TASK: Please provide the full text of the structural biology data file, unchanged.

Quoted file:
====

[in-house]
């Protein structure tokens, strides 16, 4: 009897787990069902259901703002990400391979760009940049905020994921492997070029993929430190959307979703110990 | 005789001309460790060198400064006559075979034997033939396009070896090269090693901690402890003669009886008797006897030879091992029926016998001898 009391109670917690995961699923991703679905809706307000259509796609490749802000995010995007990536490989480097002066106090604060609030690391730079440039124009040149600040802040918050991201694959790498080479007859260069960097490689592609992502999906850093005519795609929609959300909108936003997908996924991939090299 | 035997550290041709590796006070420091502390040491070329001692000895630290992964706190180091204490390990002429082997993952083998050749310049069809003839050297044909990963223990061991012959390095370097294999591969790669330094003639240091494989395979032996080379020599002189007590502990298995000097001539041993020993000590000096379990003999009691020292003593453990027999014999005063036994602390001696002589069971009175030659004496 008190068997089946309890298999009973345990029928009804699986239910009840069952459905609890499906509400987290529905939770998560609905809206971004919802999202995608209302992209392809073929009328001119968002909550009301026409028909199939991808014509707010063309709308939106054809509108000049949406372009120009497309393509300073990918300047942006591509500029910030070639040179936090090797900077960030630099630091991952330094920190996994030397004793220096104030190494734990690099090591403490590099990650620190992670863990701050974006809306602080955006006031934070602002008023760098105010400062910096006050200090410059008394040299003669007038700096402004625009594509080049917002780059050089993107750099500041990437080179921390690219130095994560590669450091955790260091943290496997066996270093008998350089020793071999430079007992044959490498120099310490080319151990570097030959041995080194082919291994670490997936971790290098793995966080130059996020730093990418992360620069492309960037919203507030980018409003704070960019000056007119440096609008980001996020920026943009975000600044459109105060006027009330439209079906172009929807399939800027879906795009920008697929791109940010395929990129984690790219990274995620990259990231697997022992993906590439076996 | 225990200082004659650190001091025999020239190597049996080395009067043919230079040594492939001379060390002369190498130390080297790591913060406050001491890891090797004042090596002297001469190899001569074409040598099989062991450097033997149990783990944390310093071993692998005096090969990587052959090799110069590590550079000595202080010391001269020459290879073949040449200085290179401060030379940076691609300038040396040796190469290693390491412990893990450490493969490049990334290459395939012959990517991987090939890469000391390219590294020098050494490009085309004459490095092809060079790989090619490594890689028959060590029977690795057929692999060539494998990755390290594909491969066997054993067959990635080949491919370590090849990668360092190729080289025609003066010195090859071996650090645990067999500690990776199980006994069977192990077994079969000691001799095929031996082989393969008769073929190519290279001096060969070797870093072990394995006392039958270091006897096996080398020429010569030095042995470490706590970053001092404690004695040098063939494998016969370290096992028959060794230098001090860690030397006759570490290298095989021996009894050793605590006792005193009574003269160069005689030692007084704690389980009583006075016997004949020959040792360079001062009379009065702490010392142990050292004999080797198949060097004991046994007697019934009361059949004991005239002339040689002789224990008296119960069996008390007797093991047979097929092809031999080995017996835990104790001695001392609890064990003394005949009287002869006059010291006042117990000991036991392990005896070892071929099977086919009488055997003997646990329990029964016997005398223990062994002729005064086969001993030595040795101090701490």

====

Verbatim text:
[in-house]
């Protein structure tokens, strides 16, 4: 009897787990069902259901703002990400391979760009940049905020994921492997070029993929430190959307979703110990 | 005789001309460790060198400064006559075979034997033939396009070896090269090693901690402890003669009886008797006897030879091992029926016998001898 009391109670917690995961699923991703679905809706307000259509796609490749802000995010995007990536490989480097002066106090604060609030690391730079440039124009040149600040802040918050991201694959790498080479007859260069960097490689592609992502999906850093005519795609929609959300909108936003997908996924991939090299 | 035997550290041709590796006070420091502390040491070329001692000895630290992964706190180091204490390990002429082997993952083998050749310049069809003839050297044909990963223990061991012959390095370097294999591969790669330094003639240091494989395979032996080379020599002189007590502990298995000097001539041993020993000590000096379990003999009691020292003593453990027999014999005063036994602390001696002589069971009175030659004496 008190068997089946309890298999009973345990029928009804699986239910009840069952459905609890499906509400987290529905939770998560609905809206971004919802999202995608209302992209392809073929009328001119968002909550009301026409028909199939991808014509707010063309709308939106054809509108000049949406372009120009497309393509300073990918300047942006591509500029910030070639040179936090090797900077960030630099630091991952330094920190996994030397004793220096104030190494734990690099090591403490590099990650620190992670863990701050974006809306602080955006006031934070602002008023760098105010400062910096006050200090410059008394040299003669007038700096402004625009594509080049917002780059050089993107750099500041990437080179921390690219130095994560590669450091955790260091943290496997066996270093008998350089020793071999430079007992044959490498120099310490080319151990570097030959041995080194082919291994670490997936971790290098793995966080130059996020730093990418992360620069492309960037919203507030980018409003704070960019000056007119440096609008980001996020920026943009975000600044459109105060006027009330439209079906172009929807399939800027879906795009920008697929791109940010395929990129984690790219990274995620990259990231697997022992993906590439076996 | 225990200082004659650190001091025999020239190597049996080395009067043919230079040594492939001379060390002369190498130390080297790591913060406050001491890891090797004042090596002297001469190899001569074409040598099989062991450097033997149990783990944390310093071993692998005096090969990587052959090799110069590590550079000595202080010391001269020459290879073949040449200085290179401060030379940076691609300038040396040796190469290693390491412990893990450490493969490049990334290459395939012959990517991987090939890469000391390219590294020098050494490009085309004459490095092809060079790989090619490594890689028959060590029977690795057929692999060539494998990755390290594909491969066997054993067959990635080949491919370590090849990668360092190729080289025609003066010195090859071996650090645990067999500690990776199980006994069977192990077994079969000691001799095929031996082989393969008769073929190519290279001096060969070797870093072990394995006392039958270091006897096996080398020429010569030095042995470490706590970053001092404690004695040098063939494998016969370290096992028959060794230098001090860690030397006759570490290298095989021996009894050793605590006792005193009574003269160069005689030692007084704690389980009583006075016997004949020959040792360079001062009379009065702490010392142990050292004999080797198949060097004991046994007697019934009361059949004991005239002339040689002789224990008296119960069996008390007797093991047979097929092809031999080995017996835990104790001695001392609890064990003394005949009287002869006059010291006042117990000991036991392990005896070892071929099977086919009488055997003997646990329990029964016997005398223990062994002729005064086969001993030595040795101090701490």